I was elected to be the guy — a young whelp earning a cool $11,500 a year — who would write Dick Robinson’s letters. I’d navigate the long hallway to his office on the 10th floor for a brief discussion. Just the two of us. I wasn’t nervous; curiously, he seemed more nervous than me. Dick Robinson wasn’t an easy conversationalist, nor did he possess a breezy charm. But he was always kind, authentic, never intimidating. There was nothing to be nervous about. We’d talk a bit — he had a deep love for the Magazines Division, and Scope texts, which his father pioneered, and the company’s overarching mission — and I’d go off and try to write something that wasn’t too terrible.

The next day I’d drop a couple of not-altogether-awful, double-spaced pages into his mailbox.

Then he’d rewrite the crap out it.

But he was decent about it, always with a smile, his pen moving across the pages, crossing out sentences, tweaking phrases, inserting a new introduction, gently cutting my work to ribbons. 

For my first few years with Scholastic — and this became a regular joke with my pals Holly Kowitt and Craig Walker — whenever I’d see him in the elevator he’d turn to me and say, “Hello, Jim. Writing lots of copy?”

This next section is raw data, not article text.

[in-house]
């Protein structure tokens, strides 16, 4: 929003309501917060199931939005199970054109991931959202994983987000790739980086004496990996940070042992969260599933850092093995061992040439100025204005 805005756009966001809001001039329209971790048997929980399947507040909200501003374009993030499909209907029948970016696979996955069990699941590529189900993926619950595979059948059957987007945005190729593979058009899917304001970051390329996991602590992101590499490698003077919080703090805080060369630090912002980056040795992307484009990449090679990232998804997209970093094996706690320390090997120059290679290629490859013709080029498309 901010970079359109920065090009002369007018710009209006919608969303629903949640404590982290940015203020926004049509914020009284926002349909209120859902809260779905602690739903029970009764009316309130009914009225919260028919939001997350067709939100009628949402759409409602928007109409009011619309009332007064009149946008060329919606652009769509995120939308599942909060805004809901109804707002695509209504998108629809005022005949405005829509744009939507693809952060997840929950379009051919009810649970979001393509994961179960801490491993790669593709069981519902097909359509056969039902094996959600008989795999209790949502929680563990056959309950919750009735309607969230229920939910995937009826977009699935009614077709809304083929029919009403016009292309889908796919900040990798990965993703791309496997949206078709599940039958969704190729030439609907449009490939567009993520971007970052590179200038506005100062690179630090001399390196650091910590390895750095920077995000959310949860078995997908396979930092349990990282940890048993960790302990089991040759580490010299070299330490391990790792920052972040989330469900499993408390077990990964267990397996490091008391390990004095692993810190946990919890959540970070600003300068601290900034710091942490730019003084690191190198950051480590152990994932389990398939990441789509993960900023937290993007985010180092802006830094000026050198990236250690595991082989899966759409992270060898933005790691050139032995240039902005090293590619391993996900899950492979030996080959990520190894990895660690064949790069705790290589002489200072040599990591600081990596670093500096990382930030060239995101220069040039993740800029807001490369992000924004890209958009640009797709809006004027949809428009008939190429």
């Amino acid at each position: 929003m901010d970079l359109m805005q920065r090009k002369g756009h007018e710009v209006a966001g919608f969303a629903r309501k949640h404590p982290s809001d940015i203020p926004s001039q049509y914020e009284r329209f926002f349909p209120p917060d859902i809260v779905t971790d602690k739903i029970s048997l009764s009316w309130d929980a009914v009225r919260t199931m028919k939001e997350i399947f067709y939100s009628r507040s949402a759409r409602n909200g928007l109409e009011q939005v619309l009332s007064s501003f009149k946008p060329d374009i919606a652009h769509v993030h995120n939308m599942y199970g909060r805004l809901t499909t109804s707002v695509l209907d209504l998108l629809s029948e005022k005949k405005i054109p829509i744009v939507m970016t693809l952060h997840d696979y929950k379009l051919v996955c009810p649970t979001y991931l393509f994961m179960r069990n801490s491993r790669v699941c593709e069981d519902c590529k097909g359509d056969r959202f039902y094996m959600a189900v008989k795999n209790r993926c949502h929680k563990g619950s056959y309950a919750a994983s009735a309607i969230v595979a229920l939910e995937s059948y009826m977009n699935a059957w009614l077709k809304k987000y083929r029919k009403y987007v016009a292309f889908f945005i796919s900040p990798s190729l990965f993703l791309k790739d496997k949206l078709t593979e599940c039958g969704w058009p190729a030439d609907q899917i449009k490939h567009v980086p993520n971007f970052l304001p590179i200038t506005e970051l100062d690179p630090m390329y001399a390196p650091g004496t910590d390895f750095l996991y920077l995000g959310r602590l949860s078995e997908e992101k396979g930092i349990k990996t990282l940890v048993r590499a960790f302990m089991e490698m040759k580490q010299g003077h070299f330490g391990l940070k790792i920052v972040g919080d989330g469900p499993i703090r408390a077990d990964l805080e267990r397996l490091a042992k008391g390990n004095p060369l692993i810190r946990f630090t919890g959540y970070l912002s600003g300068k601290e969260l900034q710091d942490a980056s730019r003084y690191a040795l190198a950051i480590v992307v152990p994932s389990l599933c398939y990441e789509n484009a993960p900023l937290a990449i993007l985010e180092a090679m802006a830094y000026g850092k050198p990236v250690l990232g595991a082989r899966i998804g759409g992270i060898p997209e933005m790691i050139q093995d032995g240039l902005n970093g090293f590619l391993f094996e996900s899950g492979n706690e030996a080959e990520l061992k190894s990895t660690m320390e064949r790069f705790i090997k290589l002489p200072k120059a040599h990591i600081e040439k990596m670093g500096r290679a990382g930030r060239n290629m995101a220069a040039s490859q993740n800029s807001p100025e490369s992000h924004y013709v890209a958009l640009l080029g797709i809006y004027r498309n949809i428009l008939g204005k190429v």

I always assured him that I was.

Reams of it.

Out the wazoo.

So I got to know the man in that peculiar fashion. Not as the decision-maker at the head of the table. I wasn’t privy to that side of his business acumen. I only met the gentle, halting, vaguely ill-at-ease man who walked the halls like an avuncular school principal. He knew everyone’s name and, mnemonically, I believe, remembered what we did.

In my case, I imagine that his interior Rolodex read: Jimmy Preller, writes copy.

I remember overseeing a poster that showed a map of the world. It was another project for the Text Division. There was some copy in a sidebar and the poster was used as a promotional giveaway for a new Social Studies textbook. Unfortunately there was a typo in it and Dick was the one — of all people! — who found it. Turns out we spelled hungry wrong. The country. Ugh. (It’s Hungary, grrrr.) So that sucked. Dick wasn’t mean about it, he never raised his voice, but I felt bad and he wanted me to feel bad, too. I still do feel embarrassed by it, that dopey mistake.

I let the old man down.

Not long before I arrived at Scholastic, in 1985, there had been a tough profile on Dick in The New York Times Business Section. Scholastic struggled in the early 80s. There were missteps and miscalculations and significant losses. The company went all-in on computing a little too soon, and ineffectually. The Times article, as I recall, brutally summed it up as: He took over his father’s company and flushed it down the drain.